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    Cathay Pacific
    Meet the Cathay Pacific pilots who go to extremes for charity
    Not content to take it slow on the ground, these pilots have pushed themselves to complete fund-raising challenges for the greater good
    Collage of images showing people walking and cycling in different terrains and on the road

    You would expect pilots to have an understanding of the extremes of temperature, altitude and distance. After all, these factors are essential elements of flying around the globe. But some Cathay Pacific pilots take themselves to extremes in their spare time – braving frost, heat and heights all in the name of causes close to their hearts.

    Off-roading in the Arctic for Climate Change

    Take First Officer Katrine Olsen. In May 2020, Katrine and a team of nine other women cycled the punishing 200km of Greenland’s Arctic Circle Trail on off-road ‘fatbikes’. The group of 10 did so on behalf of HER Planet Earth , a Singapore-based non-profit that works to support gender equality and environmental conservation.

    They became the first all-female team to complete the challenge, raising much-needed funds for UN Women UK  to support women affected by climate change in Nepal, Bangladesh and Vietnam.

    Katrine describes the adventure as six ‘extremely challenging’ days. ‘It still feels like a bit of a miracle that we were able to succeed,’ she says. ‘We had to battle temperatures ranging from -20 to -40°C for up to eight to 10 hours a day.’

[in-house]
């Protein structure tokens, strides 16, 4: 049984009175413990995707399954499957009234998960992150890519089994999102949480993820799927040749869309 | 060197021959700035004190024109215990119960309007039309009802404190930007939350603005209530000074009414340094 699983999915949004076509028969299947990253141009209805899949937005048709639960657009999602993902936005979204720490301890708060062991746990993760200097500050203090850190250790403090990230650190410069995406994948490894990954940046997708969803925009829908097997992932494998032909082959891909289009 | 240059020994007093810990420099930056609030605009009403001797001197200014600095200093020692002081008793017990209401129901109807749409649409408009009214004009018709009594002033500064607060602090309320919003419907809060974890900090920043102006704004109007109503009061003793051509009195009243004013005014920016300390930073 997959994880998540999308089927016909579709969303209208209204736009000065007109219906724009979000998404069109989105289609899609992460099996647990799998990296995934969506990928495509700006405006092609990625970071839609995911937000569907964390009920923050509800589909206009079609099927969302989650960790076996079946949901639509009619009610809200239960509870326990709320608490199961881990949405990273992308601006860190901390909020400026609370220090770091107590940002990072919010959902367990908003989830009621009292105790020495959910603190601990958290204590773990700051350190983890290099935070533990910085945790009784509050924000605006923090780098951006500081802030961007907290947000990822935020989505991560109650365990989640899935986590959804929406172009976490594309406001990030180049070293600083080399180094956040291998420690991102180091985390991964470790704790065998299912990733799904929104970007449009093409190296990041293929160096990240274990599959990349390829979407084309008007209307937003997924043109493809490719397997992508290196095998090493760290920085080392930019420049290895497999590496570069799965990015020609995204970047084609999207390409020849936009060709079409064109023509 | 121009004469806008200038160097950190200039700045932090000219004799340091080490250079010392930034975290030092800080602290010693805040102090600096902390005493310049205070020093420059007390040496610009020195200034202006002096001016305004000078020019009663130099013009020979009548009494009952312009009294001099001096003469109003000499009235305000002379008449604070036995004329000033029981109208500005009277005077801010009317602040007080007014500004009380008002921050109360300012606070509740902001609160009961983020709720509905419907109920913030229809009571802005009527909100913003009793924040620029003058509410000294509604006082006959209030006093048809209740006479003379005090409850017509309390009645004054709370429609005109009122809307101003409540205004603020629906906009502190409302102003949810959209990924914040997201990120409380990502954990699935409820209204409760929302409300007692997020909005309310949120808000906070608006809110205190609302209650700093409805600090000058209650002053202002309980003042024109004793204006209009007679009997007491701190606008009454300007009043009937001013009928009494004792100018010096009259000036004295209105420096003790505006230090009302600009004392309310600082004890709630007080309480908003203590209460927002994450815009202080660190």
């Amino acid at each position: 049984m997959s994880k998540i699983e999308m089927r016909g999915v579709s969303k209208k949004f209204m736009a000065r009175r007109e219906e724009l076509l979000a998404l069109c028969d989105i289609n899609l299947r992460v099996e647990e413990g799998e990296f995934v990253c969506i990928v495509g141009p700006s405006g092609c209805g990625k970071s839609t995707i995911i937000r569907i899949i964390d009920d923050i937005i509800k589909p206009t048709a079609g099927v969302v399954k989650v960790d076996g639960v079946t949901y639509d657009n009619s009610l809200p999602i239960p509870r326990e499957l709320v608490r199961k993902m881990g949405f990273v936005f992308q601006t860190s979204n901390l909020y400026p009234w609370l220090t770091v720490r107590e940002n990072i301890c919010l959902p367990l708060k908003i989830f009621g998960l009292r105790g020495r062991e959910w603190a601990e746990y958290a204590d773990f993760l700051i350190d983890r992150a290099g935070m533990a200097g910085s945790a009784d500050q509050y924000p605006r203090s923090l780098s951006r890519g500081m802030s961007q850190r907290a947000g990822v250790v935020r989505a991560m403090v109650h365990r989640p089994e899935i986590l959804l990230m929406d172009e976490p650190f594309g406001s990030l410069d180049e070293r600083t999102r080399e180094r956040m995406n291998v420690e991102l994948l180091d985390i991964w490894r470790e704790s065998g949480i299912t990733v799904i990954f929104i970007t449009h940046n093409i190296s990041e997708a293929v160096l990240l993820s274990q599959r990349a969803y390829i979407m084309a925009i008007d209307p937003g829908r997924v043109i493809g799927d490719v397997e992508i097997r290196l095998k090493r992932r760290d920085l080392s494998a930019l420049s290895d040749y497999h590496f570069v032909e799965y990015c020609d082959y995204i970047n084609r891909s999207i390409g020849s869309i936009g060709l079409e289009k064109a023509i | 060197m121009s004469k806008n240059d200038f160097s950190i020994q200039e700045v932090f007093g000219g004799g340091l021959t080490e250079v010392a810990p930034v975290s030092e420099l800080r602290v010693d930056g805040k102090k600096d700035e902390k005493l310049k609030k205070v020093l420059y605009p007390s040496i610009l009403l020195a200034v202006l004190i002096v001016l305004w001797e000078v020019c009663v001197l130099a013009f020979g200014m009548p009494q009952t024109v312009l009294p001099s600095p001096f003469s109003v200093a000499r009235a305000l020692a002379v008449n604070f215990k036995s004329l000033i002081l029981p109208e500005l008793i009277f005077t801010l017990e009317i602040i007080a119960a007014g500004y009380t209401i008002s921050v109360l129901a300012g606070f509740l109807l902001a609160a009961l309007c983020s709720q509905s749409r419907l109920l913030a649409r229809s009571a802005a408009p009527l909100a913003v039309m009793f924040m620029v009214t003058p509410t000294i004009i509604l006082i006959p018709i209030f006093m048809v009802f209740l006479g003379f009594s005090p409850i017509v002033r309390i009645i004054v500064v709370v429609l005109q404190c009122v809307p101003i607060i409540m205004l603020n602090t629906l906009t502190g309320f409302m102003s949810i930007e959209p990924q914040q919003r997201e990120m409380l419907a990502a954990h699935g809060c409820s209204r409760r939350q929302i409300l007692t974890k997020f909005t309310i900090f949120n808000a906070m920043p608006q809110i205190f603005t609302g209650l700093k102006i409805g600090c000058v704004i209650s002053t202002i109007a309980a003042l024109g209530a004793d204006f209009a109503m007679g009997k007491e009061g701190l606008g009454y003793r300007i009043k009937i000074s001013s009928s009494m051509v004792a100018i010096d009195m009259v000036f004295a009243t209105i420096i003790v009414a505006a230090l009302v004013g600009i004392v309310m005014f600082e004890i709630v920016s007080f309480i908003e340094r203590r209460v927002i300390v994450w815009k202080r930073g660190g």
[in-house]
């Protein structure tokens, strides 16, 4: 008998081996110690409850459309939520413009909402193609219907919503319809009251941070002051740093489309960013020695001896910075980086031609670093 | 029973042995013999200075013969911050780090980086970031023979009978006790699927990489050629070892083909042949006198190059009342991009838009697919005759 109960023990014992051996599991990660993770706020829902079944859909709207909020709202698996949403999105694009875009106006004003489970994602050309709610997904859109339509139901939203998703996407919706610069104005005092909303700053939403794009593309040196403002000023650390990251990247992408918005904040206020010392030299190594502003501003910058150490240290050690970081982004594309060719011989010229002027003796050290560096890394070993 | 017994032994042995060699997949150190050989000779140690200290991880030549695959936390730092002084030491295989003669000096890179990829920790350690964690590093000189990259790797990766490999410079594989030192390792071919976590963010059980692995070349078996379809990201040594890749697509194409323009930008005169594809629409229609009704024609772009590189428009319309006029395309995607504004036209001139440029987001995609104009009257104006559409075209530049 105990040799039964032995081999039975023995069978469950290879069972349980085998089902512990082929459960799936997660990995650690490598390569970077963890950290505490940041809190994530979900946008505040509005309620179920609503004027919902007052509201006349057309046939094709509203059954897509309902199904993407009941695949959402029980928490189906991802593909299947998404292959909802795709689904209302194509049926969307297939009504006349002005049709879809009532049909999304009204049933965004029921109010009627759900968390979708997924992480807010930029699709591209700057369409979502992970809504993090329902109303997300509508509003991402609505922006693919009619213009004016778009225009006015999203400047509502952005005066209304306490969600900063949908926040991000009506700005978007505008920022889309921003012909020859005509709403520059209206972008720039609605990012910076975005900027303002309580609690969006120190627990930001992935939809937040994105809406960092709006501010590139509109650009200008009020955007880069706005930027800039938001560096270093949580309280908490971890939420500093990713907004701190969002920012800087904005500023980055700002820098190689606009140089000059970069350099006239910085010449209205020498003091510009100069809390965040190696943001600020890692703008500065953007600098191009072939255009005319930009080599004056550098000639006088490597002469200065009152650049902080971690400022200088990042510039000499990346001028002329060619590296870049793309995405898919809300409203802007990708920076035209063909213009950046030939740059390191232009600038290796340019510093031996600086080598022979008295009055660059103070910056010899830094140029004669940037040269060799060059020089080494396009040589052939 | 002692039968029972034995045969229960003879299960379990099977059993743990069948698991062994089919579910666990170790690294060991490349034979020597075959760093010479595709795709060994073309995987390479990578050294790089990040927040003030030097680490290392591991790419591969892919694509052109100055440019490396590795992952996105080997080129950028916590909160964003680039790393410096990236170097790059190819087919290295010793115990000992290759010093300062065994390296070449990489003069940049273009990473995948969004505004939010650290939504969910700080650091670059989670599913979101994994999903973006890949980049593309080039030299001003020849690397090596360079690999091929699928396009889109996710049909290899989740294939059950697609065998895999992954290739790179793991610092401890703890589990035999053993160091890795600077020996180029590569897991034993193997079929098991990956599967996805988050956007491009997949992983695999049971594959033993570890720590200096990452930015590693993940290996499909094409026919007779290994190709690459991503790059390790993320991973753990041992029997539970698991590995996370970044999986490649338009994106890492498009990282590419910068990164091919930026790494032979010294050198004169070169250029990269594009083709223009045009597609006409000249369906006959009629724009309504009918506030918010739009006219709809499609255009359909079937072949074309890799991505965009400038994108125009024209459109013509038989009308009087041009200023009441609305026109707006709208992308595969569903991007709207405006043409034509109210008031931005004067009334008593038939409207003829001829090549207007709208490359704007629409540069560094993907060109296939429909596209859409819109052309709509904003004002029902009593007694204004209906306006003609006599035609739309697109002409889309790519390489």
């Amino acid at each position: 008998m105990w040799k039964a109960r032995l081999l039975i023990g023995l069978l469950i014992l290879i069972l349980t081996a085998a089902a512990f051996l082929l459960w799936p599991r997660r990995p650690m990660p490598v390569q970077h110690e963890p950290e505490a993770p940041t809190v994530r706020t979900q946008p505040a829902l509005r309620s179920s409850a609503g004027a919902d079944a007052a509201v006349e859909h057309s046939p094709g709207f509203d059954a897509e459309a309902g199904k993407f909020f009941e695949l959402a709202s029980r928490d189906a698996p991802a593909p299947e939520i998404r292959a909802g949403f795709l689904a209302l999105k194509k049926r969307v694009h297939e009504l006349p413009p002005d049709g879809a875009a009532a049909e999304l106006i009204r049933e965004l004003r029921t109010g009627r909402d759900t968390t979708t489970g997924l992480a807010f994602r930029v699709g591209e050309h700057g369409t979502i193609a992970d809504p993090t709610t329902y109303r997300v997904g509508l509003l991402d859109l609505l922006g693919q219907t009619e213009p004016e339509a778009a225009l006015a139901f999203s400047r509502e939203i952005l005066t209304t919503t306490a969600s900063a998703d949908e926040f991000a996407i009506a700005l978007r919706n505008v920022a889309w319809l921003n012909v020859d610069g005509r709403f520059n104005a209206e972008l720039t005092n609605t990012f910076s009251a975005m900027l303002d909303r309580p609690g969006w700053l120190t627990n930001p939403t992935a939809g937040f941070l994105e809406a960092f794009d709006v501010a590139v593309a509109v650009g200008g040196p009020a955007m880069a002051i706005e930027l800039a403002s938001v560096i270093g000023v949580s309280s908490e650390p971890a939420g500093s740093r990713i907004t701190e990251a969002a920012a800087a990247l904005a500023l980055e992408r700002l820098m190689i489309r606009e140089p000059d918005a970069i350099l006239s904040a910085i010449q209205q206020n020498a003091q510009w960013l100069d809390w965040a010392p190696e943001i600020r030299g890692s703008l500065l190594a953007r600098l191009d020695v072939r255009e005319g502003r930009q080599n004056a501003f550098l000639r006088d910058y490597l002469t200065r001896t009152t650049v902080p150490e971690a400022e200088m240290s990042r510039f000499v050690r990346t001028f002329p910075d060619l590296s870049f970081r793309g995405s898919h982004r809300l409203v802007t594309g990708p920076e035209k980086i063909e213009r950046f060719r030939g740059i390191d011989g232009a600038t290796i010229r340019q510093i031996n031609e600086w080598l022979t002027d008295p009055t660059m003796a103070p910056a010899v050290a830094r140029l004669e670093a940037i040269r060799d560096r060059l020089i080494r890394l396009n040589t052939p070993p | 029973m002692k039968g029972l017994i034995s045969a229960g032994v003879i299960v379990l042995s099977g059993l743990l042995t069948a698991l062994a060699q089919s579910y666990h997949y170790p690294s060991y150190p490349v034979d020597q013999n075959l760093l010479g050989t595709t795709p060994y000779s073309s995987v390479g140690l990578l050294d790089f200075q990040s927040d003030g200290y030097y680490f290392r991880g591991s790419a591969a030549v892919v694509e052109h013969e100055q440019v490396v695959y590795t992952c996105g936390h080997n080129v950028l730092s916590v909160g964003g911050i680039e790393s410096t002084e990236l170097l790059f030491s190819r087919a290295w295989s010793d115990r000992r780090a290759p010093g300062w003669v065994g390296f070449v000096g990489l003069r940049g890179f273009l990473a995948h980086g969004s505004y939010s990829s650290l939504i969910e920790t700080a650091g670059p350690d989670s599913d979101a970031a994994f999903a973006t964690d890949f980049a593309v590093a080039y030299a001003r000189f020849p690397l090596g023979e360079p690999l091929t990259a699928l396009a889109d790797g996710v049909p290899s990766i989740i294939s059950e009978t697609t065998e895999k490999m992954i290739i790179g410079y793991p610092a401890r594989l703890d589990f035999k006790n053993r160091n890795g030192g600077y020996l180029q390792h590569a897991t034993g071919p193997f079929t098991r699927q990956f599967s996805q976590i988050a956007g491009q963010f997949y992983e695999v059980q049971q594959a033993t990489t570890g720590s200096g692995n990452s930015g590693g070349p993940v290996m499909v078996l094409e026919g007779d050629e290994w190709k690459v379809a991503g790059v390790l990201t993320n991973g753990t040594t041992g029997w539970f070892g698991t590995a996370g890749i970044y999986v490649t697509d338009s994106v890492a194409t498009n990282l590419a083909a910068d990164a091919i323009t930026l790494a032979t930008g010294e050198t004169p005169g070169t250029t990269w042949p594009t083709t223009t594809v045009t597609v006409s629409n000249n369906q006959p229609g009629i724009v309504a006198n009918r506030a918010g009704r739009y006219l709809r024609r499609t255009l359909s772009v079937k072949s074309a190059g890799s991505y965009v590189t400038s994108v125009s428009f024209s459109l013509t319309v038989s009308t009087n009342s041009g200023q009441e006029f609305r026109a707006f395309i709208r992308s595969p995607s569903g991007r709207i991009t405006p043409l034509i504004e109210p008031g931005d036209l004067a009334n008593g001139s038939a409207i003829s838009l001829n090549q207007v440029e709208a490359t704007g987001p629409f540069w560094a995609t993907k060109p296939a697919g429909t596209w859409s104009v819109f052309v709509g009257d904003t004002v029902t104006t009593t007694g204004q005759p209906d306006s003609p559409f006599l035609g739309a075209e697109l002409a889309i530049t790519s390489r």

A Safari Marathon for Conservation

    On another continent, another extreme feat: this time to help conserve Africa’s wildlife. In 2019 Simulator Instructor Mike Migdoll and Training Captain Mawgan Grace took part in the Safaricom Marathon , a gruelling 26-mile run through 30-degree heat in the Lewa Wildlife Conservancy , 225km north of Nairobi, Kenya.

    The intrepid captains broke the five-hour barrier, raising funds both for Lewa itself and the Tusk Trust , which protects more than 40 species of African wildlife across four million hectares of land.

    ‘I saw herds of buffalo, elephants and several white rhinos including a beautiful calf,’ recalls Mike. The Conservancy has proven invaluable, he says. ‘Lewa has not lost a rhino to poaching for the last six years. They have never lost an elephant.’

    For Mawgan, the motivation is keeping things that way. ‘Once you put your feet on the red African soil and marvel at the beauty of the wildlife and friendly communities, you quickly feel a connection and realise how vital it is to protect these areas for our future generations,’ he says.

    ‘Everesting’ for Education

    For our final Cathay Pacific pilot, it’s all about the next generation. In May 2020, in order to raise funds for educational charity Shine Cambodia , Senior Captain Mark Gutteridge decided that he would cycle up Mount Everest – in a fashion.

    ‘Everesting’ is the term given to cycling up a hill enough times that the total climb adds up to the full height of Mount Everest. In Mark’s case, that was a hill in Hong Kong’s Discovery Bay, up Golf Club Road. It may sound pleasantly suburban, but it took 55 laps and just under 15 hours to reach Everest’s 8,488-metre pinnacle – much of it riding through the night to beat the sticky spring weather.

    But it was worth it, says Mark. ‘Since visiting Cambodia in 2019 and seeing first-hand that many kids were not in school, I decided I had to start raising funds to help children and families break the poverty cycle. It is a difficult time for a lot of people right now, but a little kindness can go a long way.’

    We’re proud that our Cathay Pacific pilots have demonstrated that – and taken their commitment to extremes.

    Hero image: Laura Barisonzi